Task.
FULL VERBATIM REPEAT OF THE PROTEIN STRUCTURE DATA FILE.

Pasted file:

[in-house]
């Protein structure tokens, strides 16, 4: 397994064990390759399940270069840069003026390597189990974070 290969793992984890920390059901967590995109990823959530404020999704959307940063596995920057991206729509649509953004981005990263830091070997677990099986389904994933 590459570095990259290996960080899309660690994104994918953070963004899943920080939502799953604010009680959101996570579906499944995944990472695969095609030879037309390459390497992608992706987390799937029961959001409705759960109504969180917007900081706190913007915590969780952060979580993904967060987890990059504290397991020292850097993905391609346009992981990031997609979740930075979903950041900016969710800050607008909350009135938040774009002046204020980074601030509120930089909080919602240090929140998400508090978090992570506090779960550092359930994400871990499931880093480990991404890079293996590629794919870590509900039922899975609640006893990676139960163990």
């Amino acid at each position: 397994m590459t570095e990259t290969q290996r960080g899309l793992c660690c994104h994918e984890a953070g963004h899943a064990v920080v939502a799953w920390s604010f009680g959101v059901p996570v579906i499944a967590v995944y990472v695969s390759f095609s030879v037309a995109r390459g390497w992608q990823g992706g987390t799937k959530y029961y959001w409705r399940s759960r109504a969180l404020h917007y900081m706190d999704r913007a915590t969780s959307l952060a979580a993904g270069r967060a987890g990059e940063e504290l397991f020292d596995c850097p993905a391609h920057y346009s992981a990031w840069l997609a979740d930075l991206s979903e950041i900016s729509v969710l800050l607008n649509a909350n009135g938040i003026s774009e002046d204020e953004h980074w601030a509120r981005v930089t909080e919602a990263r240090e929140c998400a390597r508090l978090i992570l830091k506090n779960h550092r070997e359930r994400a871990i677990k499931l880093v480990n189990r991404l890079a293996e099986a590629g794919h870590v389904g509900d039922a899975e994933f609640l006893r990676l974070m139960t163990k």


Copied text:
[in-house]
């Protein structure tokens, strides 16, 4: 397994064990390759399940270069840069003026390597189990974070 290969793992984890920390059901967590995109990823959530404020999704959307940063596995920057991206729509649509953004981005990263830091070997677990099986389904994933 590459570095990259290996960080899309660690994104994918953070963004899943920080939502799953604010009680959101996570579906499944995944990472695969095609030879037309390459390497992608992706987390799937029961959001409705759960109504969180917007900081706190913007915590969780952060979580993904967060987890990059504290397991020292850097993905391609346009992981990031997609979740930075979903950041900016969710800050607008909350009135938040774009002046204020980074601030509120930089909080919602240090929140998400508090978090992570506090779960550092359930994400871990499931880093480990991404890079293996590629794919870590509900039922899975609640006893990676139960163990």
């Amino acid at each position: 397994m590459t570095e990259t290969q290996r960080g899309l793992c660690c994104h994918e984890a953070g963004h899943a064990v920080v939502a799953w920390s604010f009680g959101v059901p996570v579906i499944a967590v995944y990472v695969s390759f095609s030879v037309a995109r390459g390497w992608q990823g992706g987390t799937k959530y029961y959001w409705r399940s759960r109504a969180l404020h917007y900081m706190d999704r913007a915590t969780s959307l952060a979580a993904g270069r967060a987890g990059e940063e504290l397991f020292d596995c850097p993905a391609h920057y346009s992981a990031w840069l997609a979740d930075l991206s979903e950041i900016s729509v969710l800050l607008n649509a909350n009135g938040i003026s774009e002046d204020e953004h980074w601030a509120r981005v930089t909080e919602a990263r240090e929140c998400a390597r508090l978090i992570l830091k506090n779960h550092r070997e359930r994400a871990i677990k499931l880093v480990n189990r991404l890079a293996e099986a590629g794919h870590v389904g509900d039922a899975e994933f609640l006893r990676l974070m139960t163990k």